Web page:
A few minutes later I realized this light was the moon, a burnished copper bowl rising like a cheshire smile from the water, its visible half so breathtaking and enormous that I couldn’t stop watching it glide upward. The next morning at breakfast, I mentioned this to my colleagues, and one new friend, Elizabeth, said that sounded like something she’d love to see. So I checked my phone for what time the moon was scheduled to rise that night, and we hoped for clear skies. She said to come to her room a few minutes before, and if she was still awake, she’d join me.

At the right time, I went across the hall and saw the light was on under her door and knocked softly. She came over and we watched the moon together, observing as it heaved itself silently from the invisible water and dripped its reflection back down. It was a profound sight. Elizabeth, who lives in Manhattan, can’t see the moon from her apartment, and I just love gazing at the moon when it’s so low to the horizon, enormous and gold and close enough to float up into the sky while we watch. This isn’t something I can see very often in my city, either, as flat and clogged by buildings as my own landscape is.

 

Selfie with Elizabeth Lim on the last day of the retreat. Her new book Reflection: A Twisted Tale, comes out March 27th.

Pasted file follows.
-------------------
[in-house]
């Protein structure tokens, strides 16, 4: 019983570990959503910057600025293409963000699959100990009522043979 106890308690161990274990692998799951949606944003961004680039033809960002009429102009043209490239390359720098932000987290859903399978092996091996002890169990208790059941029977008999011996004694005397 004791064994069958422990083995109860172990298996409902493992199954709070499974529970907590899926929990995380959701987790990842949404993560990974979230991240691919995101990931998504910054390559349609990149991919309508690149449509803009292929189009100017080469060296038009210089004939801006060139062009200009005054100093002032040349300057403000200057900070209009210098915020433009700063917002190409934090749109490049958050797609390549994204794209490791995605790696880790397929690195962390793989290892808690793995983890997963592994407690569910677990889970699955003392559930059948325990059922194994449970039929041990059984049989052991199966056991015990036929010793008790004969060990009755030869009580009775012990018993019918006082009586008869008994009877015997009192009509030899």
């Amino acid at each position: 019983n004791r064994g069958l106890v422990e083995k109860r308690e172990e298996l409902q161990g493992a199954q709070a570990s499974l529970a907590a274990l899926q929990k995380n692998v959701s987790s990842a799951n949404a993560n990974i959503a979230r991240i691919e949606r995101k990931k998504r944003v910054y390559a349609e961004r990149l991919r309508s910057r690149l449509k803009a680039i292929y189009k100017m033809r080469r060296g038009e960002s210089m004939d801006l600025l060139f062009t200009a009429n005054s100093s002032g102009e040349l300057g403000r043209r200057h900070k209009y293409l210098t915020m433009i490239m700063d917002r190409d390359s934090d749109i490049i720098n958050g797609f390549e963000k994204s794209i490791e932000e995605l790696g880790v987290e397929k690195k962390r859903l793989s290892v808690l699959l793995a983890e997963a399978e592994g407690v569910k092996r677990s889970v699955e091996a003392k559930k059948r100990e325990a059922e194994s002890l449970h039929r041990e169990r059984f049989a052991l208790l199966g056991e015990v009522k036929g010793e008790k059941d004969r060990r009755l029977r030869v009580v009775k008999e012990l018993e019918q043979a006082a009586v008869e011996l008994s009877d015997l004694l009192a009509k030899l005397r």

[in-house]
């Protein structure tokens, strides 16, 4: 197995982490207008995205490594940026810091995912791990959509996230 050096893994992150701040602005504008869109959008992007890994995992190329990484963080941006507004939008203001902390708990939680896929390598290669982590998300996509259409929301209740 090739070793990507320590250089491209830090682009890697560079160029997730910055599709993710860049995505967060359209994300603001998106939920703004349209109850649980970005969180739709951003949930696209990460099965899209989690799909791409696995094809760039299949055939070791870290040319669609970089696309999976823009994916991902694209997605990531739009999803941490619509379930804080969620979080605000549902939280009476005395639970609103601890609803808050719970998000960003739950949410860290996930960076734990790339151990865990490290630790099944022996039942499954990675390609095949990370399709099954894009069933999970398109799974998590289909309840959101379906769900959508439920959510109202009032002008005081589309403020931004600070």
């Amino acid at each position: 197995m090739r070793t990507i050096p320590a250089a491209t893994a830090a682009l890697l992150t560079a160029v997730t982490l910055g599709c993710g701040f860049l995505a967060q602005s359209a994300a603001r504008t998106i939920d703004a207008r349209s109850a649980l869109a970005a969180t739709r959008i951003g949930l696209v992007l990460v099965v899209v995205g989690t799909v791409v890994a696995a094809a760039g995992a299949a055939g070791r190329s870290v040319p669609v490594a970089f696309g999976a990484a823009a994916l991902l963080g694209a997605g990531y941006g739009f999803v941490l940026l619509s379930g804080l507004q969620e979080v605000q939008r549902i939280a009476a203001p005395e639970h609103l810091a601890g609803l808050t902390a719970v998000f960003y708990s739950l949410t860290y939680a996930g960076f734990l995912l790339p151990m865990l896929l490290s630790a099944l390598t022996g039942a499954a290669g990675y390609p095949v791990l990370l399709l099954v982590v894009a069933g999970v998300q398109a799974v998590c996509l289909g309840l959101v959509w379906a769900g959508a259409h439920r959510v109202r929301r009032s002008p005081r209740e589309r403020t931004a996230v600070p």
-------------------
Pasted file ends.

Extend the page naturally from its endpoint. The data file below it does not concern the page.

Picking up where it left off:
Going to Moss Wood was about more than just making new friends and colleagues, although it was definitely that, too. Having time to engage in the art and practice of writing — and in the business of writing — is more than a challenge from August through May due to the intense and demanding pace of life as a full-time high school teacher. Not being able to do my own writing enough during the school year is not only detrimental to my mental health, it hampers my ability to be creative in the classroom. All of the classes I teach are either writing classes specifically or have a very heavy writing component, and the more I work to improve my own writing skills, the more effective a teacher of writing I am. I have seen this circumstance play out frequently over the last twenty years of my career in education.